This week at the Guggenheim party I ran into a number of people who were surprised I was writing a novel based in Pakistan. Perhaps they asked because a Pakistani man confessed to the almost-bombing last Saturday in Times Square. They wondered what motivated him, and whether Lahore, where my novel is based, was a place I had visited. Was it safe there? The last question is easy–mostly Lahore is safe, but every so often they have bombs that actual explode, in which women, children and the elderly die or are wounded. Pakistan is at war, an ally who is trying to root out militants in its remote regions. Sometimes, we kill civilians when we bomb from our drone aircraft. And Saturday night, someone from Pakistan tried to bring the war to New York.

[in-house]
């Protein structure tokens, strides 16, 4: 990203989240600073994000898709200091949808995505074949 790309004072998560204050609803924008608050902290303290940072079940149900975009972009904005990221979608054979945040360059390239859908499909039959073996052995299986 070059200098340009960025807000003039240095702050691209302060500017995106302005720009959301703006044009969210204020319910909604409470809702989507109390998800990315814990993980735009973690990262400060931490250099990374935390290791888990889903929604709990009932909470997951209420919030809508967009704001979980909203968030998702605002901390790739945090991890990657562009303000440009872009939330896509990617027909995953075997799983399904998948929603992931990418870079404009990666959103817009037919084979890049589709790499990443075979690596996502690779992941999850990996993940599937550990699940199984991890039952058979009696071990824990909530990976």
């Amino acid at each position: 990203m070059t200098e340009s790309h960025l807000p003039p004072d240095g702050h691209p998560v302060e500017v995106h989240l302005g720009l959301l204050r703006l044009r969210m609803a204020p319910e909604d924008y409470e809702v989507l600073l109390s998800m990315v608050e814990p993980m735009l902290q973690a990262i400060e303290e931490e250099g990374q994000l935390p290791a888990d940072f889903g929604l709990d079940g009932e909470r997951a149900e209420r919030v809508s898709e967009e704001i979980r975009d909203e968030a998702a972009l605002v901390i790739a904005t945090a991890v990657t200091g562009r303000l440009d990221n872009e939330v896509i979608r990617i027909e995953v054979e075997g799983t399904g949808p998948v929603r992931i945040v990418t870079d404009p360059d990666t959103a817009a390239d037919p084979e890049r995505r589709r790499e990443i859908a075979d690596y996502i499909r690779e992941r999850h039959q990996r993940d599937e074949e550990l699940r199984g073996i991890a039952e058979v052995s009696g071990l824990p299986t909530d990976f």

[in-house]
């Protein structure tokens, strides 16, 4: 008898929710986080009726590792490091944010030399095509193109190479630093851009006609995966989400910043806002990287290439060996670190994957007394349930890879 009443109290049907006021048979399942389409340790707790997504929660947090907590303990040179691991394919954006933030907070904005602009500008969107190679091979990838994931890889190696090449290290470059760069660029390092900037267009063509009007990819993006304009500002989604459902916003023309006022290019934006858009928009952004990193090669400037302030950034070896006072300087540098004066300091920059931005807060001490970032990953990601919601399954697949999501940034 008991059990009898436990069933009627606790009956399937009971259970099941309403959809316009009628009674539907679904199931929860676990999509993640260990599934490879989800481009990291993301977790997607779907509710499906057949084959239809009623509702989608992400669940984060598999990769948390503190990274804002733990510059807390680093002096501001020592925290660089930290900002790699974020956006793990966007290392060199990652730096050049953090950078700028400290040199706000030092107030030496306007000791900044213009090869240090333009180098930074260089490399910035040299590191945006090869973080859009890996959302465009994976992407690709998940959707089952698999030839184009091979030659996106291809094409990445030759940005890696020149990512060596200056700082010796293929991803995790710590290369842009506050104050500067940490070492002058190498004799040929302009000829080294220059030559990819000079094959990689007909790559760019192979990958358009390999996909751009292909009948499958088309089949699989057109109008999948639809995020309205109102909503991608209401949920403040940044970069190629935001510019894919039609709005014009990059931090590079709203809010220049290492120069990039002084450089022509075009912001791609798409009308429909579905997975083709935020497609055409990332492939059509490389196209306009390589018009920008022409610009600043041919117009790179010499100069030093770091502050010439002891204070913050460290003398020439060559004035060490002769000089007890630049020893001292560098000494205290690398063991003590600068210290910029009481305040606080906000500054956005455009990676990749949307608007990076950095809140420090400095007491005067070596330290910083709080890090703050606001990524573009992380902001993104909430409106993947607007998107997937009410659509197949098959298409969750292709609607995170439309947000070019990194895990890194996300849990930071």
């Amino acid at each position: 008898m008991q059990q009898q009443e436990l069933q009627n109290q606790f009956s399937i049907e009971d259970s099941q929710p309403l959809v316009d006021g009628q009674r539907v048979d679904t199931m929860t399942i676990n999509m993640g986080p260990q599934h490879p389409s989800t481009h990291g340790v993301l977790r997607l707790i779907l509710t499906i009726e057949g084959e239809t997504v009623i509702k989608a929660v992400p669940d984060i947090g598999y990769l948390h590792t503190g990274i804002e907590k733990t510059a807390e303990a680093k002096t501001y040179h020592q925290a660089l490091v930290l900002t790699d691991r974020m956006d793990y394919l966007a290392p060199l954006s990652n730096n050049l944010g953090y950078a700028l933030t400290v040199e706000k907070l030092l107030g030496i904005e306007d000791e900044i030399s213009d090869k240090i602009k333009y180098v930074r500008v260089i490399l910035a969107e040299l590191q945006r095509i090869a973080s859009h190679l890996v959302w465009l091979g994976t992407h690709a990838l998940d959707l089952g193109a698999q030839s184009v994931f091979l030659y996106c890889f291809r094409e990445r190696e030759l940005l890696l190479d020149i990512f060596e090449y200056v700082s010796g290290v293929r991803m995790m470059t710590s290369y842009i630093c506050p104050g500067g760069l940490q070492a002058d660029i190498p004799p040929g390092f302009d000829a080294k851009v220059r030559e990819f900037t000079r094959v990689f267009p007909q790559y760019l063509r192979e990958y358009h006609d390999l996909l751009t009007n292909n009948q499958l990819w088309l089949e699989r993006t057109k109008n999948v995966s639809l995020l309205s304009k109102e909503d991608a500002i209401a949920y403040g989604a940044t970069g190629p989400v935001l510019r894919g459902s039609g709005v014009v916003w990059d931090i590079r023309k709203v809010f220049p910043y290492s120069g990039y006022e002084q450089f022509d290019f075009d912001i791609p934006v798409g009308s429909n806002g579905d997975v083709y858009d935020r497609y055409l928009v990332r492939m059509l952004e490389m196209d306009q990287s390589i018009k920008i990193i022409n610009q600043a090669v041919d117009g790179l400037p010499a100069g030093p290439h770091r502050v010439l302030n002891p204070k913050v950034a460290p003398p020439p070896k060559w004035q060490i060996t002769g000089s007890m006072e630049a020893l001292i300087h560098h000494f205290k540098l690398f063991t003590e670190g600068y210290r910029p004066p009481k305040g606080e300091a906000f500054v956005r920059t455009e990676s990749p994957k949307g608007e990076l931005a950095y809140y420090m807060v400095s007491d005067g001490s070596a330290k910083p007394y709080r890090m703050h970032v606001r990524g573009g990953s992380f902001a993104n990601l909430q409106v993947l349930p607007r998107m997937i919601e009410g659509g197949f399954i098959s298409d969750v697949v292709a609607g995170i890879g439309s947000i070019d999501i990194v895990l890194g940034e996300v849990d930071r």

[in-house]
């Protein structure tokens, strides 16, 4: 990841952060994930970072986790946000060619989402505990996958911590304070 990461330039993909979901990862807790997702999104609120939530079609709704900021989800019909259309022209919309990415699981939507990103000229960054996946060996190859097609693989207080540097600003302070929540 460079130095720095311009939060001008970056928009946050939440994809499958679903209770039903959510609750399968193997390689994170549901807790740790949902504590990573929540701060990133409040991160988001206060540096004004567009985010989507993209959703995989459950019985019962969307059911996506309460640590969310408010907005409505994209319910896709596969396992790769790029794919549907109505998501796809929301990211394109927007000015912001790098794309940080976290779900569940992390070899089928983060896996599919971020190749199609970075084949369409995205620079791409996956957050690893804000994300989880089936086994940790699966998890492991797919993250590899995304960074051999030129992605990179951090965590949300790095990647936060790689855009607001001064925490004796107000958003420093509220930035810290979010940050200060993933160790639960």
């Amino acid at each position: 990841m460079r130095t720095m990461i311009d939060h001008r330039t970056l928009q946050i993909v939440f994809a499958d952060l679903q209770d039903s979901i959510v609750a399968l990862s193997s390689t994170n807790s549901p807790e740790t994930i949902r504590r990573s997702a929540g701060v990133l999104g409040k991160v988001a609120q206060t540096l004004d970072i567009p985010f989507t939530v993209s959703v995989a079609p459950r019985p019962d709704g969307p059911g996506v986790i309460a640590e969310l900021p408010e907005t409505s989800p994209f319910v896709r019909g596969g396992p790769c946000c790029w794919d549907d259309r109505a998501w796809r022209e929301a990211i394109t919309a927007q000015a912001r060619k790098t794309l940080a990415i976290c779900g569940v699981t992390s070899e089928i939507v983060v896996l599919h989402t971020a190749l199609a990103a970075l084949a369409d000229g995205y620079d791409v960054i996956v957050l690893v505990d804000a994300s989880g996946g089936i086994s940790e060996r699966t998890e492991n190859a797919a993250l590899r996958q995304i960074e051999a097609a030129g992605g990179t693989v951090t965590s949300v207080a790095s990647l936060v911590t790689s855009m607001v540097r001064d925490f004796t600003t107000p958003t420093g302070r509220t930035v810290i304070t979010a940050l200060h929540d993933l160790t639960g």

I can’t pretend to know what motivated Faisal Shahzad. My first novel Harbor is about the allure of terrorism to young Muslim men from a small town in Algeria called Arzew, but it doesn’t seek a definitive answer the way policy makers or young men writing non-fiction books on terrorism do. It’s a book that dwells in possibility, to borrow from Emily Dickinson. One of the things I learned from talking to Algerians was how little religious ideology was the inspiration for their first contemplating radical violence. They wanted their lives to have meaning in the midst of a lingering sense of helplessness. Sometimes they felt this because of politics, but more often it sprang from the frustration of being born into societies in which humiliation and indignity seemed inevitable. More than anything, it was a sense of emptiness that agitated them. But that of course doesn’t fit into the language of policy conferences, scholars, punditry or the non-fiction books serious readers seem to prefer to read.